Billy Hendricks Magazine Interview
JD: How did
you get into martial arts?
BH: My martial arts education
began in the early nineties with Kung-Fu San Soo. The training was
mainly striking and self-defense techniques for the street. A few years later, I
attended one of the first Ultimate Fighting Championships in Denver,
Colorado. After watching the fights I knew that I had to learn ground
fighting. Within a few days I had found a school and began my training
in jiu-jitsu and grappling.
During this period, I would often spar with friends that trained in
boxing, karate, kung fu, and taekwondo. With my new grappling skills, I
could take them down and submit them at will. At that point, I really
understood the importance of ground fighting. As my interest in
grappling grew, I expanded my training to include other styles such as
sambo, judo, and wrestling. Today my education still continues, you can
never stop learning.
JD: You've done BJJ, sambo, judo,
what is unique and most effective about each style?
BH: Brazilian Jiu-Jitsu is best
for it's use of leverage, chokes, armbars, and sweeps. Judo is great for
control, balance and throws. Wrestling for the takedowns and
positioning, sambo for the leg locks.
JD: Is there any style you use
more than others?
BH: On the ground I mainly use a
combination of Brazilian jiu-jitsu and submission wrestling techniques.
For stand-up grappling, takedowns and throws, I use a combination of
judo and wrestling. For striking, it's Thai kickboxing. Sambo is my
JD: Are people very attached to
one particular style, or are they more eclectic these days?
BH: In my opinion, most
traditional martial artists tend to be one-dimensional. MMA
practitioners on the other hand are more realistic and open minded. They
understand the necessity of cross-training. It really depends on your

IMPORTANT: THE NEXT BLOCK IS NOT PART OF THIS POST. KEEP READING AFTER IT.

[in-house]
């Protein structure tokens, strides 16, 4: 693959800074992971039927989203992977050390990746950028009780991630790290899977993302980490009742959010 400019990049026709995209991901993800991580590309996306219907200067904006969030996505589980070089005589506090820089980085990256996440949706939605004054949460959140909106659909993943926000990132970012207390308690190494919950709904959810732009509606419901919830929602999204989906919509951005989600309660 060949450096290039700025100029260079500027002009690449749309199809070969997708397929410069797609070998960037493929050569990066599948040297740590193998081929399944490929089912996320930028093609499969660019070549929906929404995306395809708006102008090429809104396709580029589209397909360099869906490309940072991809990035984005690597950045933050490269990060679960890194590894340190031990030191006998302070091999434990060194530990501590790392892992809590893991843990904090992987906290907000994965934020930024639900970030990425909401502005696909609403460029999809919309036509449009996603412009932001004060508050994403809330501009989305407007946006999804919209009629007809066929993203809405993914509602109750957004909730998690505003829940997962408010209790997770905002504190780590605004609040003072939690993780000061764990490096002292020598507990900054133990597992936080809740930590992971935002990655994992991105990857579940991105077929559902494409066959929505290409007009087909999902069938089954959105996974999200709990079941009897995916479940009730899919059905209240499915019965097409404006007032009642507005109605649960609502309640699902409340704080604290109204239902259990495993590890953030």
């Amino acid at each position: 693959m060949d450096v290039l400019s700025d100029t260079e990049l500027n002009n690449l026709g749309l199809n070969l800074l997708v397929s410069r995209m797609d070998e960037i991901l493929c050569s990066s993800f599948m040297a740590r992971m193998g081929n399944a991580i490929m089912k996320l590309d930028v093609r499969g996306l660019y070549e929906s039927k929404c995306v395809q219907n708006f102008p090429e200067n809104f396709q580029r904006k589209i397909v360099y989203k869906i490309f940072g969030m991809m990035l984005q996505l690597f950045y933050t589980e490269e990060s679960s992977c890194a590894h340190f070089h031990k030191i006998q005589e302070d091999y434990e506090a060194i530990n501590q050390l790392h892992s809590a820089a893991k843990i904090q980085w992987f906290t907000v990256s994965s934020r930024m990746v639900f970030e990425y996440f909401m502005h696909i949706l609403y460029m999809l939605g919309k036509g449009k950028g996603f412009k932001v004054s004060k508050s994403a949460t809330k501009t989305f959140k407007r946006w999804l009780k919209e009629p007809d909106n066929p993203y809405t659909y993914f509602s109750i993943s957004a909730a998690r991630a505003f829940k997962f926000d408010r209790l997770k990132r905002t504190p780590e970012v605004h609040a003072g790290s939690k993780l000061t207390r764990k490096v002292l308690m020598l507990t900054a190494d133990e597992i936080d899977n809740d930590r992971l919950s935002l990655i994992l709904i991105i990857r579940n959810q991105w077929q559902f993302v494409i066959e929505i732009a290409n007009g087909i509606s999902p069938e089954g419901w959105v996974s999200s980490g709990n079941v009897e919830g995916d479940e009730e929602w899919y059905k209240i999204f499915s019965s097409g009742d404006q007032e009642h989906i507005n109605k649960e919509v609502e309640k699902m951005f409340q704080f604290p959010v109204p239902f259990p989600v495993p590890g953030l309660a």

interests and goals.
JD: Who's the most interesting
martial artist you've met?
BH: That's a hard one. I've met
so many people from around the world, from every conceivable background.
What brings us together is a common interest in martial arts. Everyone
is unique in there own way.
JD: What is it like competing in
BH: It's been a while since I my
last fight. For the past few years, my focus has been directed towards
jiu-jitsu and submission wrestling students and training our MMA fighters.
Overall, I would say my pre-fight training was more demanding than the
actual fights. The experience is rewarding, especially when you win.
JD: What makes a good MMA
BH: There aren't any secrets or
shortcuts to becoming a good fighter. It all begins with a great
instructor and coach. After that it's up to you, practice, practice,
practice. Remember that old saying, practice makes perfect. It really is
true. There is no substitute for experience and time on the mat.
Dedication to training and a willingness to drill techniques over and
over until they become instinctive is probably the most common trait
shared by most great grapplers. With enough training and practice,
anyone can become a good fighter.
JD: What are some common mistakes
people make when getting into MMA?
BH: Most people think they can
become proficient with a just few weeks or months of training. In
reality, it often takes years of very hard work.
The most common mistake I see is trying to learn advanced techniques
before first mastering the basics. Learn the basics of positioning,
submissions, escapes, takedowns and striking first. Become proficient at
those then start adding new the moves.
JD: Tell us about the school you
BH: I've trained and taught at
the Pancrase USA - Stars Training Center in Broomfield, Colorado, for
about five years. During that period I've been fortunate to work with
such greats as 7-times King of Pancrase Nathan Marquardt, K-1 and UFC
champ Duane "Bang" Ludwig, UFC and Pride champ Ron Waterman, World Super
Challenge champ and Pride veteran Larry Parker and many, others.
Our school offers a wide range of training for self defense, submission
wrestling, jiu-jitsu and MMA fighting. We are also official Pancrase
representatives. Through Pancrase we promote and sanction MMA and
JD: What's the best thing about
BH: For me it's watching my
students utilize the new techniques they just learned. It's especially
satisfying when they do well in competition. Nothing beats the feeling
when your student wins the fight.
JD: What else would you like to
achieve in martial arts?
BH: There are many things but for
now, my main goal is producing more great fighters.
JD: Thanks for your time Billy, I
look forward to chatting with you again.
BH: Thanks, I look forward to